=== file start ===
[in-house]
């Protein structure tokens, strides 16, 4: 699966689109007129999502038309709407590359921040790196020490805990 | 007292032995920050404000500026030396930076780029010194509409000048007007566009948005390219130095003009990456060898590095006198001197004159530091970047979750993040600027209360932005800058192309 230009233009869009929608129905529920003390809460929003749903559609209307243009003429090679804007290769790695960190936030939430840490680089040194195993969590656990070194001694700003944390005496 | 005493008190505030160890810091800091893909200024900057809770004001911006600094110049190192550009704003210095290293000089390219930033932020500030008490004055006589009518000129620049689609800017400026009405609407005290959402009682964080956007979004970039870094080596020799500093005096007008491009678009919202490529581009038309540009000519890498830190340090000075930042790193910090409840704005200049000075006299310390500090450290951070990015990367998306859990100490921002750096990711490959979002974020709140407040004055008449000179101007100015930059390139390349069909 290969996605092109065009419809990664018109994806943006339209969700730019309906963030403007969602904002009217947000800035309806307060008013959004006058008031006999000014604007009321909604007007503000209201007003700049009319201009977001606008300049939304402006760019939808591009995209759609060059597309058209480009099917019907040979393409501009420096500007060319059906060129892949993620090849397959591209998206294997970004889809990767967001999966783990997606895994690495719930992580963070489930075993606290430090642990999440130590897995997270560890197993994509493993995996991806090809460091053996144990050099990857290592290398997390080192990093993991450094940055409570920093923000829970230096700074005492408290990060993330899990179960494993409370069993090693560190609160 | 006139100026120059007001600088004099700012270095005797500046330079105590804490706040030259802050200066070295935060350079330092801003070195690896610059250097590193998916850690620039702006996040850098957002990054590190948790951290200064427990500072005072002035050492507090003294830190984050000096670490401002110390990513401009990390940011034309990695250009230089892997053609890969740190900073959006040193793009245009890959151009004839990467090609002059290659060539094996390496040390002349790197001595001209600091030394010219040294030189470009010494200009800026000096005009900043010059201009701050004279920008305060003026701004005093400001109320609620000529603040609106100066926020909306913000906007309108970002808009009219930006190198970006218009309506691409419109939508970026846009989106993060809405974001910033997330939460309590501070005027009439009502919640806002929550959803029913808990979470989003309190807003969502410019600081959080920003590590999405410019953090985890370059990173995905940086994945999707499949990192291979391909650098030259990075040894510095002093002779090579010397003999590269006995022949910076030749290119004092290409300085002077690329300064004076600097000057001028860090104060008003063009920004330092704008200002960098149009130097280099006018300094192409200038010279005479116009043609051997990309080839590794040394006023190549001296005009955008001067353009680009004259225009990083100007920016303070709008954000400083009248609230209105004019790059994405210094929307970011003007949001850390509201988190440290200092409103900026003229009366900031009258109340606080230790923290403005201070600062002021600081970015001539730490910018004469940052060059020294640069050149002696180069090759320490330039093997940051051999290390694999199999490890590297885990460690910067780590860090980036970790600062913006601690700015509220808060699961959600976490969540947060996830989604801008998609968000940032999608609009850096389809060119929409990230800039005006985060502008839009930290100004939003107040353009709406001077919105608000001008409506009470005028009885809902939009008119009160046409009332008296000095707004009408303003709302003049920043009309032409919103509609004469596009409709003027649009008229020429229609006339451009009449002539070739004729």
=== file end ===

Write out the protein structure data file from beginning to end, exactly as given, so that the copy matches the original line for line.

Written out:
[in-house]
């Protein structure tokens, strides 16, 4: 699966689109007129999502038309709407590359921040790196020490805990 | 007292032995920050404000500026030396930076780029010194509409000048007007566009948005390219130095003009990456060898590095006198001197004159530091970047979750993040600027209360932005800058192309 230009233009869009929608129905529920003390809460929003749903559609209307243009003429090679804007290769790695960190936030939430840490680089040194195993969590656990070194001694700003944390005496 | 005493008190505030160890810091800091893909200024900057809770004001911006600094110049190192550009704003210095290293000089390219930033932020500030008490004055006589009518000129620049689609800017400026009405609407005290959402009682964080956007979004970039870094080596020799500093005096007008491009678009919202490529581009038309540009000519890498830190340090000075930042790193910090409840704005200049000075006299310390500090450290951070990015990367998306859990100490921002750096990711490959979002974020709140407040004055008449000179101007100015930059390139390349069909 290969996605092109065009419809990664018109994806943006339209969700730019309906963030403007969602904002009217947000800035309806307060008013959004006058008031006999000014604007009321909604007007503000209201007003700049009319201009977001606008300049939304402006760019939808591009995209759609060059597309058209480009099917019907040979393409501009420096500007060319059906060129892949993620090849397959591209998206294997970004889809990767967001999966783990997606895994690495719930992580963070489930075993606290430090642990999440130590897995997270560890197993994509493993995996991806090809460091053996144990050099990857290592290398997390080192990093993991450094940055409570920093923000829970230096700074005492408290990060993330899990179960494993409370069993090693560190609160 | 006139100026120059007001600088004099700012270095005797500046330079105590804490706040030259802050200066070295935060350079330092801003070195690896610059250097590193998916850690620039702006996040850098957002990054590190948790951290200064427990500072005072002035050492507090003294830190984050000096670490401002110390990513401009990390940011034309990695250009230089892997053609890969740190900073959006040193793009245009890959151009004839990467090609002059290659060539094996390496040390002349790197001595001209600091030394010219040294030189470009010494200009800026000096005009900043010059201009701050004279920008305060003026701004005093400001109320609620000529603040609106100066926020909306913000906007309108970002808009009219930006190198970006218009309506691409419109939508970026846009989106993060809405974001910033997330939460309590501070005027009439009502919640806002929550959803029913808990979470989003309190807003969502410019600081959080920003590590999405410019953090985890370059990173995905940086994945999707499949990192291979391909650098030259990075040894510095002093002779090579010397003999590269006995022949910076030749290119004092290409300085002077690329300064004076600097000057001028860090104060008003063009920004330092704008200002960098149009130097280099006018300094192409200038010279005479116009043609051997990309080839590794040394006023190549001296005009955008001067353009680009004259225009990083100007920016303070709008954000400083009248609230209105004019790059994405210094929307970011003007949001850390509201988190440290200092409103900026003229009366900031009258109340606080230790923290403005201070600062002021600081970015001539730490910018004469940052060059020294640069050149002696180069090759320490330039093997940051051999290390694999199999490890590297885990460690910067780590860090980036970790600062913006601690700015509220808060699961959600976490969540947060996830989604801008998609968000940032999608609009850096389809060119929409990230800039005006985060502008839009930290100004939003107040353009709406001077919105608000001008409506009470005028009885809902939009008119009160046409009332008296000095707004009408303003709302003049920043009309032409919103509609004469596009409709003027649009008229020429229609006339451009009449002539070739004729």